Boosts Immune System

Antioxidants present in this oil help reduce oxidative stress and strain on the immune system, thus defending the body against typical pathogens and foreign bodies.

Reduces Inflammation

Monounsaturated fats have been proven to reduce inflammation throughout the body, whether consumed or topically applied. Regular use of this oil can relieve chronic symptoms of arthritis, gout, headaches and joint disorders, and when used in culinary applications, can soothe the stomach and optimize digestion.

Improves Heart Health

This oil does have a notable level of saturated fats, but there are also many mono- and poly-unsaturated fats, including gamma-linolenic acid, which can lower overall cholesterol levels and improve heart health. When used responsibly, cottonseed oil can lower blood pressure and decrease your risk of atherosclerosis, heart attacks, and strokes. If you have heart problems, however, speak with your doctor about other possible oils (with lower saturated fat levels) to improve health. 

Side Effects of Cottonseed Oil

There are some notable side effects of cottonseed oil, including an elevated risk of toxin effects and heart disease, as well as skin inflammation and reproductive problems. Hydrogenated cottonseed oil will result in more of these side effects than natural cottonseed oil, but if the oil is unrefined, it may contain a toxic substance called gossypol, which cannot be digested by humans. It is very important to understand where your cottonseed oil came from, what its intended use is, and what levels of processing or refinement it has undergone.

  • Heart Health: While cottonseed oil does deserve some praise for its ability to boost heart health, there is still a high level of saturated fats, especially in hydrogenated form. This type of fat can be dangerous for heart health, particularly if you are already struggling with atherosclerosis or heart disease. If you are suffering from cardiovascular disease, speak to your doctor before using this oil.
  • Toxin Issues: Cotton is a unique crop in many countries, as it is not always considered a plant or food item, so it is not restricted by the same pesticide and herbicide laws. This means that some cottonseed oil can be high in dangerous toxins, depending on where it has been sourced from. Some of these toxins have been directly linked with carcinogenic effects in the body. As mentioned earlier, it is vitally important to know where your cottonseed oil comes from, and what methods were used to produce it.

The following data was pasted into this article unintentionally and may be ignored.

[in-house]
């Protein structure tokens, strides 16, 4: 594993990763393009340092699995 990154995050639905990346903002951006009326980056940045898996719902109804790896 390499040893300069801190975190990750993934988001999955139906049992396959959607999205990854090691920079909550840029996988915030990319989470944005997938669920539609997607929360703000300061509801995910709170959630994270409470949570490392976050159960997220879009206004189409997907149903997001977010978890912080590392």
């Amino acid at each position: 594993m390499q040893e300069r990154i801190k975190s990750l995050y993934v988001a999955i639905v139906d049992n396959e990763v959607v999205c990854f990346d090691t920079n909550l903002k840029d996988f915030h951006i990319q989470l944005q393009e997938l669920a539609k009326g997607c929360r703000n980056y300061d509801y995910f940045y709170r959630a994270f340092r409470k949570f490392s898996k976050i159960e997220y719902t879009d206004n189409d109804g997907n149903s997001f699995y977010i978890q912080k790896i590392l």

• Skin Irritation: As is the case with almost every potent natural oil, people with sensitive skin or those allergic to this oil may suffer inflammation, itchiness, and skin redness when using this oil. Before applying it to a large area of the body, put a small amount on a patch of skin and wait for a few hours to see if any negative effects occur.
  • Reproductive Health: Studies have shown that gossypol, a natural chemical component in cottonseed oil, can decrease sperm production and motility, which can impair one’s ability to have a child. Many commercial versions of cottonseed oil have undergone a process to remove this gossypol, but it is important to note whether the refinement process also includes hydrogenating this oil.
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About the Author

John Staughton is a traveling writer, editor, publisher and photographer with English and Integrative Biology degrees from the University of Illinois in Champaign-Urbana (USA). He co-founded the literary journal, Sheriff Nottingham, and now serves as the Content Director for Stain’d Arts, a non-profit based in Denver, Colorado. On a perpetual journey towards the idea of home, he uses words to educate, inspire, uplift and evolve.